Despaña: A Love Letter from Spain to NYC
Greetings from sunny, succulent Barcelona – the very best place to eat – ever. The food culture is simply amazing here. I had breakfast this morning (as we do every morning in Barcelona) at my friend Juanito Bayen’s counter in the Boqueria market – one of my favorite things to do in the world. The guide books know him as “Pinotxo” and Juanito’s biography suggests he is a figure no less essential to the ‘skyline’ of Barcelona than the Sagrada Familia…
In what other city would a food person be compared to the most famous monument around? I love this place. Only somewhere in which the ham was from a specimen so perfect that it ate only acorns and lived a prescribed distance from the water to exactly control its daily routine for maximum deliciousness… where white anchovies and other quintessentially revered treasures of the sea are handled with a level of care, precision and respect expected by none other than neurosurgeons… where tapas – a carefree moment of food and wine amongst friends and family – are a social activity; a way of life inherent to one’s everyday being that is deeply ingrained in culture…
I will have serious withdrawal when I return – in my esteem, the only way to cope with that innate need of Barcelona in New York is by stopping by Despaña on Broome and Lafayette. Despaña is foremost a distributor of the finest Spanish wines and treasured food products to New York’s most discerning (and well-known) Spanish restaurants like Tertulia, Txikito and Soccarat. They’ve also taken to the art of handcrafting artisanal Iberian charcuterie here in their Jackson Heights factory – think authentic spicy chorizo; decadent, rich morcilla and snappy, zesty txistorra – due in part to the historical import restrictions on fresh meats from abroad. Most excitingly though, they opened in 2006 a Soho retail boutique, café and wine store, which features simply prepared Spanish recipes showcasing Despaña’s unique selection of Spanish specialties.
Settle into Despaña’s long marble communal tables at the back of the store (one of NYC’s best-kept foodie secrets) and you’ll start to get a sense of the conviviality typical of a good Spanish tapas bar. You have the choice between a wide variety of typical tapas (the classic “tortilla”, thoughtfully selected olives, the wildly delicious tastes-nothing-like-a-typical-anchovy Spanish white variety called “boquerones” …), fantastic sandwiches and a couple of salads. Cured meats and fine cheeses (highly recommended) are also available on-demand in small tasting portions from the charcuterie up-front.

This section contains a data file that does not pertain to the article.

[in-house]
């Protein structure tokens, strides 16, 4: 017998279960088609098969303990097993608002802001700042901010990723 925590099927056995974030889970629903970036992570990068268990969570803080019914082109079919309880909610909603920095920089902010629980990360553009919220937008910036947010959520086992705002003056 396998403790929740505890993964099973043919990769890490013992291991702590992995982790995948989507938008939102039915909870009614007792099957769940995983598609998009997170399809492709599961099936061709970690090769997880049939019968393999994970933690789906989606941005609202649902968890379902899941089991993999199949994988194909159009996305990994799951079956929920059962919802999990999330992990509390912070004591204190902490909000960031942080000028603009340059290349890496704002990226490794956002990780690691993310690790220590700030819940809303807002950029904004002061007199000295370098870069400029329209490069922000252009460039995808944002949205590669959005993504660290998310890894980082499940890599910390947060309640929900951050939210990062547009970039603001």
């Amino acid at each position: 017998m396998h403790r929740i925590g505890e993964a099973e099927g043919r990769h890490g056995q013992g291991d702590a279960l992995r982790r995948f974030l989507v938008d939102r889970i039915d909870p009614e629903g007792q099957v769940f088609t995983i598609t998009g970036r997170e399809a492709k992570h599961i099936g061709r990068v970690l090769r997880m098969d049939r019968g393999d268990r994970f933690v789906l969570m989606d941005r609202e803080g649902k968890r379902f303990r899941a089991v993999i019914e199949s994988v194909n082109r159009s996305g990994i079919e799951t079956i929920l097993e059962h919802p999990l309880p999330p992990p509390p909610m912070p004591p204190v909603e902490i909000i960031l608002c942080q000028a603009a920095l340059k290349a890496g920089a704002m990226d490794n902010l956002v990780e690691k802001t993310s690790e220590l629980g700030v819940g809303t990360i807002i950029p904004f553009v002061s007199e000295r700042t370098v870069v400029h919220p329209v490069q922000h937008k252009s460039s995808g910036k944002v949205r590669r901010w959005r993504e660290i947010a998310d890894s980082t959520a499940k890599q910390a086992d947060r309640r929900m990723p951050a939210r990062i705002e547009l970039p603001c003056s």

Personal recommendations include perfect wedges of Spanish omelets ($3.75-4.25) – choose from traditional, cheese, zucchini or chorizo varieties. The morcilla, Spain’s answer to France’s boudin or blood sausage, is a culinary masterpiece when cooked along with tomato pulp ($7): sublimely rich and flawlessly spiced. This is one of the few places which imports the prized white anchovies or boquerones – rightfully, when you have ingredients this good they should be simply presented as they are at Despaña in glistening strips of briny white flesh tasting of the ocean and of top-shelf olive oil in which they are marinated along with a hint of garlic ($6.25). In the sandwich department, Gallego ($8.50) is a clever combination of earthy Serrano ham, spicy chorizo and unctuous oozy arzua cheese as served hot off the panini press. The pescador ($8.50) brings together Spain’s amazing preserved bonito (baby tuna) with piquillo peppers and white anchovies.
If I can convince you to splurge, $25 will buy you the best, most decadent sandwich available in New York. In the same year Despana opened, Mark Bittman anointed the “flauta d’ibéric” at Viena (a nondescript café in Barcelona) as the best sandwich in the world. Folks, this is that sandwich. Simple, insanely good ingredients – only four of them. A good crusty baguette, tomato pulp rubbed on each side, top-quality Spanish olive oil and precious shards of the world’s best jamón (I can’t call it ham because it wouldn’t do it justice…). Intense, earthy, nutty, smooth, rich, lean, crunchy, chewy – this sandwich has got it all. A veritable moment of umami.
A small selection of beer and wine featuring Spanish classics Estrella Damm, Moritz… is now available in the tapas bar [I for one am glad to indulge on my favorite sparkling water, the blissfully effervescent Vichy Catalan ($2.50/$3.50)], but find a wine-lovers paradise next-door with an amazing variety of Spanish wines staffed with incredibly knowledgeable oenophiles to help you pick the perfect pairing. This is by far the best place to find the big names in Spanish wine – from Pesquera to Vega Sicilia, as well as a number of intriguing selections from smaller producers in up-and-coming regions (cava, the slightly effervescent txakoli and tart sidra from Basque Country, light summery rosés from Navarra, powerful reds from Ribera del Duero, mineralesque albariños from Rias Baixas, Sherry…)
Read more about Adam Gross’s Barcelona in a special feature coming soon to The Retropolitan Review’s Retrotravel.WHERE: Despaña SoHo: 408 Broome Street, Between Lafayette and Centre $10-25 per person (Ultimate value pick!) Rating: Supreme pleasure from the simple things – a foodie gem featuring the best ingredients from Spain in a modest and inviting environment
Honorable mentions in the specialty food store-cum-café category:
Foragers City Table Chelsea: 300 West 22nd Street, Between 8th and 9th $15-30 per person Rating: Standard-bearer / rising star for organic, fresh and creative new American cuisine in a relaxed setting
Eataly Flatiron: 200 Fifth Avenue, Between 23rd and 24th $15-50 and up per person Rating: A theme park for foodies featuring fresh produce, charcuterie, Italian imports and a strong selection of 10+ restaurants reminiscent of the famed European food halls
By: Adam Gross